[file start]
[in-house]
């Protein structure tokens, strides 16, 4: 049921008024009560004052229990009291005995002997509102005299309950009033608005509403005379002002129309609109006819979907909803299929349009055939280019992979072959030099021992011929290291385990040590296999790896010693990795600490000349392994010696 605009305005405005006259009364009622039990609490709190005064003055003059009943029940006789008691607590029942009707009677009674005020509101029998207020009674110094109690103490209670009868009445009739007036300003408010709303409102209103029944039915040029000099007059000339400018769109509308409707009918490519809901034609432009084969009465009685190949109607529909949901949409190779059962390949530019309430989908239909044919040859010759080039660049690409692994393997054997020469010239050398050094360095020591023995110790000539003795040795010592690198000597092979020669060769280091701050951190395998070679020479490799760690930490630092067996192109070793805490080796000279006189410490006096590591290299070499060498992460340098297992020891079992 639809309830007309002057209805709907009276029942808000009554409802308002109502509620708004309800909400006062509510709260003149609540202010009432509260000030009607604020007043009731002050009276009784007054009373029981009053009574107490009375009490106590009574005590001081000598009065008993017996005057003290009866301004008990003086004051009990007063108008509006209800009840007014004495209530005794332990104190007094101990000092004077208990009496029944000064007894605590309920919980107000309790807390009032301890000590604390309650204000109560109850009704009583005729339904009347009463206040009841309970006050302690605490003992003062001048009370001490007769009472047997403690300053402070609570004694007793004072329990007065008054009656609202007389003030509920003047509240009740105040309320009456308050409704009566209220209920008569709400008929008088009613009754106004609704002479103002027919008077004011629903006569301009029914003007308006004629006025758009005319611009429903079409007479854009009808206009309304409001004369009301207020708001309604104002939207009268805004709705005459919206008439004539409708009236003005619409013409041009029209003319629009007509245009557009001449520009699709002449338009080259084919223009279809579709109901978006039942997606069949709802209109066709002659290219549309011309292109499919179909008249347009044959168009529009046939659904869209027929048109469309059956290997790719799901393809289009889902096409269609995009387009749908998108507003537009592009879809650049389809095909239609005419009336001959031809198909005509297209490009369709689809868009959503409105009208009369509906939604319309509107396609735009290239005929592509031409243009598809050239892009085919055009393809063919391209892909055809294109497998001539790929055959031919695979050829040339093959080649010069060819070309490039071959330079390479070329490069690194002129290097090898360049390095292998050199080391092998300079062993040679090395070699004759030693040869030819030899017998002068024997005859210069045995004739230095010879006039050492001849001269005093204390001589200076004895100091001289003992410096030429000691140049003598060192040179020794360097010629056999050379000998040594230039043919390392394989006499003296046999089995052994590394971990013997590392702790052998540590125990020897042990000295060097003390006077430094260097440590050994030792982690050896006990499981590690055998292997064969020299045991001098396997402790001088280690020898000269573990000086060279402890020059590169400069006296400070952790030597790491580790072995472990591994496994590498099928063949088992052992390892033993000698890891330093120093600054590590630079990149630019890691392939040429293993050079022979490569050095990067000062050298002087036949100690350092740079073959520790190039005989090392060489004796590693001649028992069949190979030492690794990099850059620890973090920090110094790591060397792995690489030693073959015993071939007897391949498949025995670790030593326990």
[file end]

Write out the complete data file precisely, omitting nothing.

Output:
[in-house]
């Protein structure tokens, strides 16, 4: 049921008024009560004052229990009291005995002997509102005299309950009033608005509403005379002002129309609109006819979907909803299929349009055939280019992979072959030099021992011929290291385990040590296999790896010693990795600490000349392994010696 605009305005405005006259009364009622039990609490709190005064003055003059009943029940006789008691607590029942009707009677009674005020509101029998207020009674110094109690103490209670009868009445009739007036300003408010709303409102209103029944039915040029000099007059000339400018769109509308409707009918490519809901034609432009084969009465009685190949109607529909949901949409190779059962390949530019309430989908239909044919040859010759080039660049690409692994393997054997020469010239050398050094360095020591023995110790000539003795040795010592690198000597092979020669060769280091701050951190395998070679020479490799760690930490630092067996192109070793805490080796000279006189410490006096590591290299070499060498992460340098297992020891079992 639809309830007309002057209805709907009276029942808000009554409802308002109502509620708004309800909400006062509510709260003149609540202010009432509260000030009607604020007043009731002050009276009784007054009373029981009053009574107490009375009490106590009574005590001081000598009065008993017996005057003290009866301004008990003086004051009990007063108008509006209800009840007014004495209530005794332990104190007094101990000092004077208990009496029944000064007894605590309920919980107000309790807390009032301890000590604390309650204000109560109850009704009583005729339904009347009463206040009841309970006050302690605490003992003062001048009370001490007769009472047997403690300053402070609570004694007793004072329990007065008054009656609202007389003030509920003047509240009740105040309320009456308050409704009566209220209920008569709400008929008088009613009754106004609704002479103002027919008077004011629903006569301009029914003007308006004629006025758009005319611009429903079409007479854009009808206009309304409001004369009301207020708001309604104002939207009268805004709705005459919206008439004539409708009236003005619409013409041009029209003319629009007509245009557009001449520009699709002449338009080259084919223009279809579709109901978006039942997606069949709802209109066709002659290219549309011309292109499919179909008249347009044959168009529009046939659904869209027929048109469309059956290997790719799901393809289009889902096409269609995009387009749908998108507003537009592009879809650049389809095909239609005419009336001959031809198909005509297209490009369709689809868009959503409105009208009369509906939604319309509107396609735009290239005929592509031409243009598809050239892009085919055009393809063919391209892909055809294109497998001539790929055959031919695979050829040339093959080649010069060819070309490039071959330079390479070329490069690194002129290097090898360049390095292998050199080391092998300079062993040679090395070699004759030693040869030819030899017998002068024997005859210069045995004739230095010879006039050492001849001269005093204390001589200076004895100091001289003992410096030429000691140049003598060192040179020794360097010629056999050379000998040594230039043919390392394989006499003296046999089995052994590394971990013997590392702790052998540590125990020897042990000295060097003390006077430094260097440590050994030792982690050896006990499981590690055998292997064969020299045991001098396997402790001088280690020898000269573990000086060279402890020059590169400069006296400070952790030597790491580790072995472990591994496994590498099928063949088992052992390892033993000698890891330093120093600054590590630079990149630019890691392939040429293993050079022979490569050095990067000062050298002087036949100690350092740079073959520790190039005989090392060489004796590693001649028992069949190979030492690794990099850059620890973090920090110094790591060397792995690489030693073959015993071939007897391949498949025995670790030593326990």